O'Neal wanted to become a major league baseball player. He got as far as still existing semipro Negro Leagues, pitching for two different teams in the 1970s, the only white baseball player to do so. His story, more folksy reminiscence than memoir, spans more than that period alone, however, as he begins at the beginning, with his Little League days. The author has a pleasant and affable narrative voice, but the lack of narrative focus undermines what is otherwise a potentially interesting yarn. His experience in the Negro League is genuinely historically fascinating and much underdeveloped. He does succeed in conveying a lifelong love of baseball, and his reliance on his faith is also front and center.
Points of View: A Tribute to Alan Kay
Edited by Ian Piumarta and Kimberly Rose. Viewpoints Research Institute (www.vpri.org/pov), $55 (272p) ISBN 978-0-9743131-1-5
Pioneering computer scientist Alan Kay, who in 1968 conceived laptop and tablet PCs with his Dynabook idea, is honored in this dynamic and fascinating essay collection. During his illustrious career, Kay—celebrated for his passion for books, music, education, food, and life—worked with the likes of Xerox PARC, Atari, Apple, and Walt Disney Imagineering; cofounded the nonprofit Viewpoints Research Institute; and created the programming language Smalltalk. Contributing essays to a collection originally compiled as a birthday present to Kay are prominent computer scientists, information technology professionals, music producer Quincy Jones, artist and author Betty Edwards, and master organ builder Greg Harrold. Although in some essays the authors are self-aggrandizing, overtly lauding their own achievements, and others are too technical to interest anyone but computer scientists, heartfelt adoration for Kay shines through. This is a touching labor of love and celebration of work, technology, and learning. Four b&w and 35 color illus.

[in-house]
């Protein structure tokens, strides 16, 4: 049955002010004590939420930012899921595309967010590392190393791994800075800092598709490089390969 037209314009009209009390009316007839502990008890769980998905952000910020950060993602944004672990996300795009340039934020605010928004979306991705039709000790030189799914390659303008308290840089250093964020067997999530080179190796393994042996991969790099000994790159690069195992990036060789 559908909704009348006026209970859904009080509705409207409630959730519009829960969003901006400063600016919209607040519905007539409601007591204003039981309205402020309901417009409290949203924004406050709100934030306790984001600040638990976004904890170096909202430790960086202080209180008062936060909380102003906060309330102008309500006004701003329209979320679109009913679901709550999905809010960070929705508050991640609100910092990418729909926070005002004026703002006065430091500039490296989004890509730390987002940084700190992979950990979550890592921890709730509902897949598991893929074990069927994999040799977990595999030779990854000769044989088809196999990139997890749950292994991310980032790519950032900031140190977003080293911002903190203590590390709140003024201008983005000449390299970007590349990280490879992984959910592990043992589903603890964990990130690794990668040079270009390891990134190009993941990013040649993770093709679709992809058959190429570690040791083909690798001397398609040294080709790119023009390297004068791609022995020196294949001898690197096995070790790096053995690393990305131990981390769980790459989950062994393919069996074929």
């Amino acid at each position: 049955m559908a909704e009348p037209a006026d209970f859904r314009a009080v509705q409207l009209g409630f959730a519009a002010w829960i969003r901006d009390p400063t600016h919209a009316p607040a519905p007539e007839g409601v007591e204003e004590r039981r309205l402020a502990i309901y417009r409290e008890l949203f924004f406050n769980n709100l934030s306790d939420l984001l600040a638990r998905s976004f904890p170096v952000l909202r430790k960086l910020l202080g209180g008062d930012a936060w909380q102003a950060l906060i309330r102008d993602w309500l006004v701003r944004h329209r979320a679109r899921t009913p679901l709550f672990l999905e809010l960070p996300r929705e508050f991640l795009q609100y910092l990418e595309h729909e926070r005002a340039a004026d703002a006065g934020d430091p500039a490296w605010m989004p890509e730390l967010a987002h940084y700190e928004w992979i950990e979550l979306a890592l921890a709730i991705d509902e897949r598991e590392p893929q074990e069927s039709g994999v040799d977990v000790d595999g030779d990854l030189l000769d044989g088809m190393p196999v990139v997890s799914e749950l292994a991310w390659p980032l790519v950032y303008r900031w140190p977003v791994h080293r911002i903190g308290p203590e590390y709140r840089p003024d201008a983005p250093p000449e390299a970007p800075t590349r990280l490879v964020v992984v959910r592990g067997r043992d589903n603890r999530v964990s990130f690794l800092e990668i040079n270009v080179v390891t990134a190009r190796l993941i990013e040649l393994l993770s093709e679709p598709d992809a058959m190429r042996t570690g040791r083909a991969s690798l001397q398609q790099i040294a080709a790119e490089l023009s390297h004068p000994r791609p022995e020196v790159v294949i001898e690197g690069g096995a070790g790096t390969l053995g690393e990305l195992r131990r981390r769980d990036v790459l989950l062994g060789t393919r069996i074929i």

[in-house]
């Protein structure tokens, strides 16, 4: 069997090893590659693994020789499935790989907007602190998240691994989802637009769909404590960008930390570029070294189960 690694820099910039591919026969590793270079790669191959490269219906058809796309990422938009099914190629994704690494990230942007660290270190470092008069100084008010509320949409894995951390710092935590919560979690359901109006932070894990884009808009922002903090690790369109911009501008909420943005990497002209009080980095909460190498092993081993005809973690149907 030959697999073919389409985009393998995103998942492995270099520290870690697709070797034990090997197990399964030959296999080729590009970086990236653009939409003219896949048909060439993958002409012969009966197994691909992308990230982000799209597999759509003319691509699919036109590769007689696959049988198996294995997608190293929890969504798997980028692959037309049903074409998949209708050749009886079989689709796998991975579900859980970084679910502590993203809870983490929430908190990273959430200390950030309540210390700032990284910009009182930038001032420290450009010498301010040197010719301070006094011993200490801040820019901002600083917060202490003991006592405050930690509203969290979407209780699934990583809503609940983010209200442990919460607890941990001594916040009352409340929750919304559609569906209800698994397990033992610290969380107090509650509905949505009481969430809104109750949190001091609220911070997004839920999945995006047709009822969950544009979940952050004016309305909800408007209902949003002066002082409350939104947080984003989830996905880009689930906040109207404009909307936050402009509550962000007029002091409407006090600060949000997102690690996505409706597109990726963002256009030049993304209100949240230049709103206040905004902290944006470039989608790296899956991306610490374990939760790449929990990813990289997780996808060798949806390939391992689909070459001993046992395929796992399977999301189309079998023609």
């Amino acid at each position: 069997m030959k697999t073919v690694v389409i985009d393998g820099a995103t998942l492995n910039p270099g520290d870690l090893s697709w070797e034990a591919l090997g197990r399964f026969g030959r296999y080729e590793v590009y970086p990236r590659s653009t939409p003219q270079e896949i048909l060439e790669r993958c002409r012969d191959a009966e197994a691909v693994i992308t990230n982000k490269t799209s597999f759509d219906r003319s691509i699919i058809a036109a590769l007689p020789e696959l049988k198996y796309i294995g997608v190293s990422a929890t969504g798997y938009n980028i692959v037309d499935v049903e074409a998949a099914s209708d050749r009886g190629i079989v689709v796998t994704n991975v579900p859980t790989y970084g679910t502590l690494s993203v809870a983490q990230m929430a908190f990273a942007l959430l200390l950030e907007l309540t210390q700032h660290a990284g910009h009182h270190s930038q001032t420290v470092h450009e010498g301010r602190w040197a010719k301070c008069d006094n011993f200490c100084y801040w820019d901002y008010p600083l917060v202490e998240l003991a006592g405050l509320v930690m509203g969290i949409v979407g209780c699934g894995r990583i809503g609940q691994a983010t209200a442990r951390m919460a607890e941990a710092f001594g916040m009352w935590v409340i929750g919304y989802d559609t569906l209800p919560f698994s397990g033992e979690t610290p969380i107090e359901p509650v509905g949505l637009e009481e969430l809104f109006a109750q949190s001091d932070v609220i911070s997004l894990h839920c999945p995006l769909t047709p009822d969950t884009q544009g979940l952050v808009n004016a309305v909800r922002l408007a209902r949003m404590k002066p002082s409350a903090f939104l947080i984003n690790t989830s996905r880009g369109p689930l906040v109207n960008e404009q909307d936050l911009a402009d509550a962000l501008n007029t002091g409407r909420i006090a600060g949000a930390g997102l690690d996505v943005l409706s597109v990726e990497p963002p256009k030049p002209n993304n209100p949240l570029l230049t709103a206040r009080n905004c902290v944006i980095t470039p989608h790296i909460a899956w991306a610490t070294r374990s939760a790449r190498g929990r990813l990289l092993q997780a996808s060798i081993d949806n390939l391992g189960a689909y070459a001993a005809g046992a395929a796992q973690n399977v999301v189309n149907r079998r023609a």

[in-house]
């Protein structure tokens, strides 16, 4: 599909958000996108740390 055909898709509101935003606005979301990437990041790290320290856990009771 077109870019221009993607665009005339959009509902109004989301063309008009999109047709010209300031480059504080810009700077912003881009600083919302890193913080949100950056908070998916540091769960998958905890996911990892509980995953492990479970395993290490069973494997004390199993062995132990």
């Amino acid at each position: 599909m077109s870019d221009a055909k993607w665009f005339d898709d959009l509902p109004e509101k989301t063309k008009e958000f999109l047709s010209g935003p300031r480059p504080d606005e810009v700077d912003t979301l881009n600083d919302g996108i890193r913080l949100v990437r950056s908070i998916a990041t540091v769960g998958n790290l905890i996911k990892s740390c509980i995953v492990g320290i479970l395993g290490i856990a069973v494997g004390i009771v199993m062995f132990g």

Letters to Zerky: A Father's Legacy to a Lost Son...and a Road Trip Around the World
Bill Raney and Joanne Walker Raney. Nickelodeon (www.LettersToZerky.com), $27 (436p) ISBN 978-0-9821384-0-3
In this plodding memoir, Bill and Joanne Raney recount a cross-continent trip that began in 1967 with a flight from San Francisco to Munich and took the couple across Europe and Asia in a Volkswagen bus with infant son Xerxes (the titular Zerky) and headstrong dachshund Tarzan in tow. Written in two voices—Joanne's diary entries and Bill's letters to Xerxes—the Raneys record daily events and interactions, from the epic (visiting the Taj Majal, witnessing a Hindu funeral) to the mundane (exchanging money in Iran, border crossings, gastrointestinal illnesses) with equal zeal, often omitting important historical, geopolitical, and regional information. Not without its moments—some of them genuinely touching—the book remains an often banal account of an epic journey without the revelations or insight one would expect from two hippies in the tumultuous 1960s.
Crazy: My Seven Years at Bruno Bettelheim's Orthogenic School
Roberta Carly Redford. Trafford, $20.33 trade paper (364p) ISBN 978-1-4251-9175-7